Ocean alkalinity enhancement (OAE) is a geo-engineering technique and carbon dioxide removal (CDR) technology that involves adding alkaline substances, such as crushed limestone (carbonate rock) or calcium hydroxide and olivine (silicate rock), to the ocean in order to increase its alkalinity. This technology has the theoretical potential to sequester 1–15+ Gt CO2/ year with a residence time of ~10,000 years¹.
There are several ways to add alkalinity to the ocean. These include spreading finely ground alkaline substances over the open ocean, depositing alkaline sand or gravel on beaches or coastal seabeds, and reacting seawater with alkaline minerals inside specialised fuel cells before releasing it back into the ocean. These can be seen in figure 1.
The Ocean, Climate Change and Increase of Atmospheric CO2 Concentration
Oceans cover ⅔’s of the world’s surface, absorbing 90% of the Earth’s excess heat and removing approximately ¼ of CO2 from the atmosphere.²
In the 200 years since the industrial revolution began, the concentration of CO2 in the atmosphere has increased due to anthropogenic activity and subsequently caused the ocean’s sea level, temperature and acidity to increase. These dramatic changes in the ocean’s properties are impacting the biosphere: harming marine life, supply chains, and human livelihoods.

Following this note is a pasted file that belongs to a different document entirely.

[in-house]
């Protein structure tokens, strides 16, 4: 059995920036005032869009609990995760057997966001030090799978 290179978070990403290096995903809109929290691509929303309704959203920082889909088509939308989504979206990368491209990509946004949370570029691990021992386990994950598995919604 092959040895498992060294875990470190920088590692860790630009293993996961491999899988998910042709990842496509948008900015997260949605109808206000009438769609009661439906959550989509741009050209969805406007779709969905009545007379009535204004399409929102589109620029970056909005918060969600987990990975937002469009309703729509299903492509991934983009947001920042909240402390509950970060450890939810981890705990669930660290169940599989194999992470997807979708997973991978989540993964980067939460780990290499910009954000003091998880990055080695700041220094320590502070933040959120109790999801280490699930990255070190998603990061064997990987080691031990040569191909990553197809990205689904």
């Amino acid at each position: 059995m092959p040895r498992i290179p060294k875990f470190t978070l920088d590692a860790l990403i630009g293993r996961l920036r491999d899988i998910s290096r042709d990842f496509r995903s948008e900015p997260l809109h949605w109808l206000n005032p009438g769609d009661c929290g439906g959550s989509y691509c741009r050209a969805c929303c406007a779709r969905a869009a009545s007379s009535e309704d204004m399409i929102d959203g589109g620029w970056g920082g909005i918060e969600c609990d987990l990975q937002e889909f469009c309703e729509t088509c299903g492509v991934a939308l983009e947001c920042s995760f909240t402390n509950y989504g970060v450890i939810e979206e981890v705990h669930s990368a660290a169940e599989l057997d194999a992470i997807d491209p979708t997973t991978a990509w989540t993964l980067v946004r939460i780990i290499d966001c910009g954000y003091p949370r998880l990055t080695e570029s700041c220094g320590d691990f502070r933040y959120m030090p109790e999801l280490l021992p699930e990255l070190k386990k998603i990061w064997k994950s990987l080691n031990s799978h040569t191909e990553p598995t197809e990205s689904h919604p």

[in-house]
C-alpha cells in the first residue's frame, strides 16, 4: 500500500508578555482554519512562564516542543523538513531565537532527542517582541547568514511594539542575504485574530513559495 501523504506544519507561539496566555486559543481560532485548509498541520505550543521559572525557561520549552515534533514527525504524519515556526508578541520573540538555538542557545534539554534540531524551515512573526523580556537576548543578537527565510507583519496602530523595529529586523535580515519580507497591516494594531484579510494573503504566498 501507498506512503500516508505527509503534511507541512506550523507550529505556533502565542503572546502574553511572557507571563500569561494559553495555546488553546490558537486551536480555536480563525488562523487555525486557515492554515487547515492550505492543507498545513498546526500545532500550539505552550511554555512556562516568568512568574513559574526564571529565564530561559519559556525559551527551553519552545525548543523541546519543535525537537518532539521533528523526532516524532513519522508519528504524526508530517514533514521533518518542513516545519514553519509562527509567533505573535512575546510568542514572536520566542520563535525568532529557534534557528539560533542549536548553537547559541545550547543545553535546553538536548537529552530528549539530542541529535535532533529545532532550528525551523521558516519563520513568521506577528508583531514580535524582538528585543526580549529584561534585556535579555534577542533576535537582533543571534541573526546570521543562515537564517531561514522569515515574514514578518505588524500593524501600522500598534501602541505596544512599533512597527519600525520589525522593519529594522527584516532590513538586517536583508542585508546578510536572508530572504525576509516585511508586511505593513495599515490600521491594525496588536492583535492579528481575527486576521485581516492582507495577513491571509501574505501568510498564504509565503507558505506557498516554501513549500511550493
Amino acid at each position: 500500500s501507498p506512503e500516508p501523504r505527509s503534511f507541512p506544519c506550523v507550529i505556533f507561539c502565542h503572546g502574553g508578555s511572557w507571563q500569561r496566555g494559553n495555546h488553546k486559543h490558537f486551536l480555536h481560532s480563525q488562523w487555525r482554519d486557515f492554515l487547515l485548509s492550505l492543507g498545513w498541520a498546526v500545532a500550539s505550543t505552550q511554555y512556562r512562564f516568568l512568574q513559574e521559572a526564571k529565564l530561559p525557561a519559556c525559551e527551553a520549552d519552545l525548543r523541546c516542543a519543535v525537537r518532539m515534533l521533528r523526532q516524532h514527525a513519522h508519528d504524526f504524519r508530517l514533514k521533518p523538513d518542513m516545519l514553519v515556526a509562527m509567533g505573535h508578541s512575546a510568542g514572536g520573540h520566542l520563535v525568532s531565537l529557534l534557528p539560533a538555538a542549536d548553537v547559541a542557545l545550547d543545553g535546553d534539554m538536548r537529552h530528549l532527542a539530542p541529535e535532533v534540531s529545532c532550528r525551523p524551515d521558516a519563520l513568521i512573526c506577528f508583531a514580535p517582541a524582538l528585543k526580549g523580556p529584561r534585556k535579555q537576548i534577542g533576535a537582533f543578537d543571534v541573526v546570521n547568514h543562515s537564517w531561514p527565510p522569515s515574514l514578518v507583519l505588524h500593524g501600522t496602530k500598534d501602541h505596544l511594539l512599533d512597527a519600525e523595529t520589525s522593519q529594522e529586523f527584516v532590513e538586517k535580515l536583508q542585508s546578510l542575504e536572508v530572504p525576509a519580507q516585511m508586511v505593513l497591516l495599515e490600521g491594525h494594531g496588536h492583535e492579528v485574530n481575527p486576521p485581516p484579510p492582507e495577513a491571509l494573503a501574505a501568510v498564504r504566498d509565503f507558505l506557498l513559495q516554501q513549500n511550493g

The process of OAE aims to reduce the amount of carbon dioxide in the atmosphere by increasing the ocean’s capacity to absorb it. When CO2 dissolves in seawater, where the rate of CO2 entering the ocean has increased due to anthropogenic activity, it reacts with water to form carbonic acid, which lowers the pH of the ocean and makes it more acidic.
OAE can help counteract the process of ocean acidification and reduce the overall impact of carbon dioxide emissions on the environment.
Why Ocean Acidification is Such a Problem
OAE is considered one of the most promising CDR technologies with its potential impact due to the size of the ocean and ability to reverse ocean acidification, while also decreasing the CO2 in the atmosphere. Surface ocean waters have fallen by 0.1 pH units from 8.1 which unintuitively, due to the pH scale being logarithmic, represents a drastic 30% increase in ocean acidity.³
If the ocean tips past certain acidic thresholds, it is considered to unlock a positive feedback loop that will accelerate climate change and change ecosystems at an alarming rate until a new equilibrium is established, that will cause the extinction of many species of aquatic life and severely dampen human livelihoods. A diagram representing thresholds and system science of this can be seen in figure 2. Considering the size of the ocean as a carbon sink and the interconnectedness of it to all functions of the biosphere and human livelihoods this is a serious consequence that needs to be avoided.